• Brodie Haenke

Restoring Trout Habitat at the Johnsons Mill Dam

Updated: Jan 27

The District is working with state and federal wildlife agencies to remove the Johnsons Mill Dam in Bakersfield, reconnecting habitat for native brook trout and improving water quality. The Johnsons Mill Dam, built on the Bogue Branch near Witchcat Road, was once a productive saw mill but now, after decades of disuse, is in a state of deterioration. Removing the dam will reconnect 22 stream miles and allow brook trout to move upstream and downstream of the dam, allowing them to access the cool, high-elevation streams they need during Vermont’s hot summer months. Dam removals also improve water quality by allowing streams to naturally transport sediment and by helping mitigate excessive erosion in the case of a dam failure.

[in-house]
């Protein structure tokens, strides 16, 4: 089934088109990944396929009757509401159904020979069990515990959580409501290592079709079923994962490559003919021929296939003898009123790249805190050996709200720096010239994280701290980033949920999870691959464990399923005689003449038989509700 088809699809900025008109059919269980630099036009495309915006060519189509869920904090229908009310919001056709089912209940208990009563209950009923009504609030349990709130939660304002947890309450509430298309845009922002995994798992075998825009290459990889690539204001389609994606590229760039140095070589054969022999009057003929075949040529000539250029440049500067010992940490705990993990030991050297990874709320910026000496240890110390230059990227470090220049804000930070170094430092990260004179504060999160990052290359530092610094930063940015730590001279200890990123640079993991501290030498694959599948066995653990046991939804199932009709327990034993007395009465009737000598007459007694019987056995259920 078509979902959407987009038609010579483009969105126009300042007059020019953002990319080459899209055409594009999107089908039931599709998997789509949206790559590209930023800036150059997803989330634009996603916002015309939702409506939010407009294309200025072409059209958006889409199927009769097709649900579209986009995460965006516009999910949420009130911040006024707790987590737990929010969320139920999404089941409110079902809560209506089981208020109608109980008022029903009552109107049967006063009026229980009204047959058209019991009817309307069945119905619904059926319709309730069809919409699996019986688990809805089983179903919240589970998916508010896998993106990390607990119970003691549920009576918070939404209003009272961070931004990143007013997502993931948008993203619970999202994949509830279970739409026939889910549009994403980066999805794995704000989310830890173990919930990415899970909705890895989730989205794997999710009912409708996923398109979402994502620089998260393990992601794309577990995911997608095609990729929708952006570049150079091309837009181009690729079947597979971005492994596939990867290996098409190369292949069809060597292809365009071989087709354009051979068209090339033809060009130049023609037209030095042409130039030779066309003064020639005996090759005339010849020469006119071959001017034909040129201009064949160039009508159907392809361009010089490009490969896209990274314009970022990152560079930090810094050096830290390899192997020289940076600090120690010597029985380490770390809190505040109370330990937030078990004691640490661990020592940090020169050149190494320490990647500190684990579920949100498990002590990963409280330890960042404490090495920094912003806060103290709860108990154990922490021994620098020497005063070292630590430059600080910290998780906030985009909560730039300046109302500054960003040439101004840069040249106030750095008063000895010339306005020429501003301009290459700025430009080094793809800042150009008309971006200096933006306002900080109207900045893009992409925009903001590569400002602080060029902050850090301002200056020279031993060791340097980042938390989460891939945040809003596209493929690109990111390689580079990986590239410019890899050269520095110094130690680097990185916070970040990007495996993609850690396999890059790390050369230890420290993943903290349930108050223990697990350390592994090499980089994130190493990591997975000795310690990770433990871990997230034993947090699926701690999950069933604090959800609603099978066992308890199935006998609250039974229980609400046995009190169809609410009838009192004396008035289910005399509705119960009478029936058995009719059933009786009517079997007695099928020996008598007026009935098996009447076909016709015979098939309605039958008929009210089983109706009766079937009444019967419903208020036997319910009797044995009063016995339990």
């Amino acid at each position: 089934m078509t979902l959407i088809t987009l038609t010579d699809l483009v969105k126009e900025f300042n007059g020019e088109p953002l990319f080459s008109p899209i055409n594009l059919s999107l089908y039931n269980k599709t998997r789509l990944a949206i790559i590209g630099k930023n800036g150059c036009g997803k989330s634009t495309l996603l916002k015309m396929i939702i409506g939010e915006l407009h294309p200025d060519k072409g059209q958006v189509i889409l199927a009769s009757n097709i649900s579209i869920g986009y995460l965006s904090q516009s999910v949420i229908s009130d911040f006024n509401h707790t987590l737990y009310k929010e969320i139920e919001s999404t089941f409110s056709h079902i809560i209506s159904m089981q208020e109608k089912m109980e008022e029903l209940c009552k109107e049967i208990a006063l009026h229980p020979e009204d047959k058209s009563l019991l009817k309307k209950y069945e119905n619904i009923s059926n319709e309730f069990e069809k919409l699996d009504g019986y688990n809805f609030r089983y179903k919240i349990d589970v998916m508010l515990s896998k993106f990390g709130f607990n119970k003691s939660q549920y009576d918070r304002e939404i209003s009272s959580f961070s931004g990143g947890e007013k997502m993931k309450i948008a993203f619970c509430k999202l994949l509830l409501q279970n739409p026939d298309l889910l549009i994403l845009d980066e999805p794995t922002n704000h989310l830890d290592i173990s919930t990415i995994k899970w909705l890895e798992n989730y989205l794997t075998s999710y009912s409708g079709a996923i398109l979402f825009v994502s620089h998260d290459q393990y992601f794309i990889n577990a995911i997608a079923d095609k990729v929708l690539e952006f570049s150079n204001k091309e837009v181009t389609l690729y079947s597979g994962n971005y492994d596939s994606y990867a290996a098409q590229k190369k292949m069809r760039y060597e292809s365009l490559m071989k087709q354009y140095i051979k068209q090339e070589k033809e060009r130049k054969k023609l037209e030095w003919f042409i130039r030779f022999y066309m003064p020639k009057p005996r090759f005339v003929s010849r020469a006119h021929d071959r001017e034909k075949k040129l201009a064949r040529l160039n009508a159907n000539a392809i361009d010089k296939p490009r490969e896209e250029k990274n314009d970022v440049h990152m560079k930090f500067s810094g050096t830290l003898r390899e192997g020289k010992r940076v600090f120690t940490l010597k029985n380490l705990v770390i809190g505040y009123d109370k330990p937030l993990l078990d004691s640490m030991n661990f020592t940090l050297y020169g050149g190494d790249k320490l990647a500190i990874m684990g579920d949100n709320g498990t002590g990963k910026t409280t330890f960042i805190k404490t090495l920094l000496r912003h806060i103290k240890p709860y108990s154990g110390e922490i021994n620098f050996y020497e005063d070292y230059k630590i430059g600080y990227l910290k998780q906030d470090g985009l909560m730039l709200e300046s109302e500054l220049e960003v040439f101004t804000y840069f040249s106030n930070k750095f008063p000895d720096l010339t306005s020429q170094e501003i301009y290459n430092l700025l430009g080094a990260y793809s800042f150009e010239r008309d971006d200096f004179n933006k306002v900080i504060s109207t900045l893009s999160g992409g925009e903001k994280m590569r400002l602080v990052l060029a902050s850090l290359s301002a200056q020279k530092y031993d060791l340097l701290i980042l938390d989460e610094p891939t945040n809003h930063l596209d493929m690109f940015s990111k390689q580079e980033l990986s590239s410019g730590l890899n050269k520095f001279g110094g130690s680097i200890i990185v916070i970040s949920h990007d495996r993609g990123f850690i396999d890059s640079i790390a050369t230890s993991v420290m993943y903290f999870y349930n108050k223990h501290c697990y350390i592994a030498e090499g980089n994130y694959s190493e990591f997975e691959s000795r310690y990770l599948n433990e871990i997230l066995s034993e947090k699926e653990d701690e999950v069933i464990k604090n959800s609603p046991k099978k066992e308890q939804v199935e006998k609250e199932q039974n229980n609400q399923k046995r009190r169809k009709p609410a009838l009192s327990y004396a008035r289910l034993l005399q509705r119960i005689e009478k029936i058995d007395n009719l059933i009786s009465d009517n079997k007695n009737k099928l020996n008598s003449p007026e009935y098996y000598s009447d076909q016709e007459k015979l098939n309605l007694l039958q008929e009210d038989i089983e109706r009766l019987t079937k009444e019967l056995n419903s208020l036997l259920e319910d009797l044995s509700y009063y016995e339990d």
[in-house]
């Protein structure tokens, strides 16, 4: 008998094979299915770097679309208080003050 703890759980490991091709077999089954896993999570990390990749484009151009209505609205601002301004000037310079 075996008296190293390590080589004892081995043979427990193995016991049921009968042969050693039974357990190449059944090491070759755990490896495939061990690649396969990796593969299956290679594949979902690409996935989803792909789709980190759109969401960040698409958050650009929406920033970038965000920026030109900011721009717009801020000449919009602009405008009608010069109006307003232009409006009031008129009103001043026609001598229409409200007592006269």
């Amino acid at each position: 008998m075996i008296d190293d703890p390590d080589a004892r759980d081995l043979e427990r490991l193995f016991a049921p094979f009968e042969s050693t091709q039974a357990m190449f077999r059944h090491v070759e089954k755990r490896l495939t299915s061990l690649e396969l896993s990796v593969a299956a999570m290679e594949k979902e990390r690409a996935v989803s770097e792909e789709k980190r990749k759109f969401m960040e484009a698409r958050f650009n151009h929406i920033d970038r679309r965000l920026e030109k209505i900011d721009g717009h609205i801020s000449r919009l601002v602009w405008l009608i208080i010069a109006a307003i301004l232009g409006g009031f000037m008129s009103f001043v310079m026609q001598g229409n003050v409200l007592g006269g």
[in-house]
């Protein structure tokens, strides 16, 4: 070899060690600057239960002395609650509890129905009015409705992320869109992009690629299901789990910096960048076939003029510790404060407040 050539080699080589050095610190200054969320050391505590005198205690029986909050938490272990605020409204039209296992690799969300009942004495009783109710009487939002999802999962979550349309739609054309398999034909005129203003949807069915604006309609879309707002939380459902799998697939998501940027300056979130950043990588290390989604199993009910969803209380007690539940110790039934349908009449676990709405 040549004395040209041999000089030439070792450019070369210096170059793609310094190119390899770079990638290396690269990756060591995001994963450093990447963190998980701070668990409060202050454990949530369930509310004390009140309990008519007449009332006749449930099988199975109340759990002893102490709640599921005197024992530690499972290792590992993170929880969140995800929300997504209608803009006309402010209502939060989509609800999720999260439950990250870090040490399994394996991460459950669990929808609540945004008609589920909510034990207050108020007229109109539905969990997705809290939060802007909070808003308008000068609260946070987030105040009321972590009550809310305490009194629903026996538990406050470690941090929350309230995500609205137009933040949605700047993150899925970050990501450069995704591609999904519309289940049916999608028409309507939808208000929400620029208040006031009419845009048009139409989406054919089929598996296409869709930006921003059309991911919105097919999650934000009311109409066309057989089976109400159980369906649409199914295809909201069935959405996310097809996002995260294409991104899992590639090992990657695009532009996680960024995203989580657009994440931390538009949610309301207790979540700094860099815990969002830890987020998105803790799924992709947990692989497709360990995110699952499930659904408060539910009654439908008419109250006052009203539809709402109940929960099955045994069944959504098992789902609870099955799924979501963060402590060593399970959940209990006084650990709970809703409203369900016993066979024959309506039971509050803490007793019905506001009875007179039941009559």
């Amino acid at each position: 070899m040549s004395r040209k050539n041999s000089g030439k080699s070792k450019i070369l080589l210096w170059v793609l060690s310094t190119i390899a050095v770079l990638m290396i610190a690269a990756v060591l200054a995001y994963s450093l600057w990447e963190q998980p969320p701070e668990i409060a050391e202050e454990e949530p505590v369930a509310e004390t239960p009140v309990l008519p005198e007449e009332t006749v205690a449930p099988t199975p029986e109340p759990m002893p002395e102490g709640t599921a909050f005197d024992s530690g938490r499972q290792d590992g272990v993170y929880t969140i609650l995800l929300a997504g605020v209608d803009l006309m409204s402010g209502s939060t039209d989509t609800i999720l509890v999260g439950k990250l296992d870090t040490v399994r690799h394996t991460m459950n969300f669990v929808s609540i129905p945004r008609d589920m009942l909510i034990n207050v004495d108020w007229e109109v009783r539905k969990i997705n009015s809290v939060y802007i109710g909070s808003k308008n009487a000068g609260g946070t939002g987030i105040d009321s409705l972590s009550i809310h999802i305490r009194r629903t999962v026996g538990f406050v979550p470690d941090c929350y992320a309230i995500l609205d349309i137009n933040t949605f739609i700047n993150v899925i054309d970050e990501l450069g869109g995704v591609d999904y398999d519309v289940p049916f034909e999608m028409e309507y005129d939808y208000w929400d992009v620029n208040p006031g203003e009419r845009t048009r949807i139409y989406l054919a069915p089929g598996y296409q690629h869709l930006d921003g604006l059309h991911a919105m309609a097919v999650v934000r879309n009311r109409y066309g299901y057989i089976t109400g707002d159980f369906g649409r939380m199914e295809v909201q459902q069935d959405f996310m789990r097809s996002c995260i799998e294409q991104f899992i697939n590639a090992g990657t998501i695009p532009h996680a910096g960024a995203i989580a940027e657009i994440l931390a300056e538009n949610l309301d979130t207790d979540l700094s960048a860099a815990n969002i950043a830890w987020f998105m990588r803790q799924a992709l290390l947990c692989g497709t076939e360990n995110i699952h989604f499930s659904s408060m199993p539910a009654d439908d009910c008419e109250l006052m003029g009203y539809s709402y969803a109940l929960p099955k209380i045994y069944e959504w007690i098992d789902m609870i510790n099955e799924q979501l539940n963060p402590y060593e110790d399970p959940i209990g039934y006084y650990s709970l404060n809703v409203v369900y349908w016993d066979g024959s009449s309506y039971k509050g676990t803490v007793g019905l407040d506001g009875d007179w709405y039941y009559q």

Steve Cooper, the property owner, requested assistance with removing the dam after we contacted him last year. Cooper said he decided to pursue removal because, “I believe in balancing preservation of history with restoration and the enjoyment of natural habitats.”

To our great surprise, the dam’s old spillway breached during the Halloween storm. Bakersfield got over six inches of rain, which mobilized a significant amount of sediment impounded behind the dam. This was an outcome we had hoped to prevent through the removal project. “When we started this project, we did it because we knew the dam was bound to fail. We just didn’t think it would happen before we could take it out” said Brodie Haenke, manager of the project. In November, the District received a grant for $125,000 from the Lake Champlain Basin Program to remove the dam. We are already working with Stone Environmental to complete the conceptual designs, and plan to implement the removal and cleanup in the fall of this year. “Our streams and rivers need space to flow naturally across the landscape, so any time we can remove man-made structures like dams out of a river’s path, it’s a win for our water,” said Haenke.

A Vermont Fish and Wildlife Department Watershed Grant provided support for this project.


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